I’m a little late to this, but over at The Monkey Cage Nathan Kelley attempts “to gain some empirical leverage” on the 47 percent assumptions of Mitt Romney et al. The problem of defining “takers” in such a way that satisfies statistical analysis is challenging, to be sure, but I concur with Kelley that those who are employed and/or taking no benefits would reasonably be excluded. Thus the number of “takers,” meaning those not working and receiving benefits, represents about 24.7 percent.
A lot of folks who are determined to view this issue as entirely binary — the productive “us” versus the mooching “them” — may or may not reject the notion that only a quarter of households are “takers.” Perhaps that number is too low to justify harbingers of a modern-day “soft-despotism,” and the picture looks even less conducive to hysterics once you look at who is included in the 24.7 percent:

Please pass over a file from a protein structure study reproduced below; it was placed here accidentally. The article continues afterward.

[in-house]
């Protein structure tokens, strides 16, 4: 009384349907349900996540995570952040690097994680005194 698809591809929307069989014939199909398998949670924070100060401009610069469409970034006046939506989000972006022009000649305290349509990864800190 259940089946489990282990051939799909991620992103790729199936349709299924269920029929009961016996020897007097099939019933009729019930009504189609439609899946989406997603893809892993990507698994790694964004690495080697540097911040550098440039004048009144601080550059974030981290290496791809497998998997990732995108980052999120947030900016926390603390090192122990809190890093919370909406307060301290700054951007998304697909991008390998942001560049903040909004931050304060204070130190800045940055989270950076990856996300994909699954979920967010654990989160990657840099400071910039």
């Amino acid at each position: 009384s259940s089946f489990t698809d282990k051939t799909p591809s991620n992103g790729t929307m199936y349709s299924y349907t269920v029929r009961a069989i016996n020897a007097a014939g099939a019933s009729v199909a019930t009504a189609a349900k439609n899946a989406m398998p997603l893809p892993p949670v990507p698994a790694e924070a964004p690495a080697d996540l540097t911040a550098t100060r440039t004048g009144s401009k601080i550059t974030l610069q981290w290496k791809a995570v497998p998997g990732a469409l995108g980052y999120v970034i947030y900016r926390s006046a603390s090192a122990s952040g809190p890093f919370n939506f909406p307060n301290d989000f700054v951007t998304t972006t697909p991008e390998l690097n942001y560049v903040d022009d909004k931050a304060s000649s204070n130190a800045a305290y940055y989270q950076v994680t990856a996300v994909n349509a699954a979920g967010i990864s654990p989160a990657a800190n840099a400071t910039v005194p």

As you can see the retired make up just over half of that 24.7 percent. Hm. One wouldn’t think they should be included, considering they probably contributed at some point in their lifetimes. That would leave around 12 percent as “takers,” just leaving the discussion there, which is a far cry from “half of the country.”
Yet Kelly goes a step further by reconfiguring his first chart that covers the age 15 and up population into this (with my snarky two-cents):
Yes. Those who are working age, not students, not disabled, unemployed and receiving government benefits is a whopping 2.4 percent. Two point four percent. And if one wanted to be less generous and add in those who live in a household with a worker that number increases to 5.4 percent. Of course I imagine some number of those are stay at home moms, who even Ann Romney would probably characterize as having a “job.” So it might be more appropriate in sticking to the 2.4 percent whose existence supposedly constitutes a moral threat to society and who might have the gall to proffer an opinion on national policy that represents a fundamentally undemocratic state of affairs.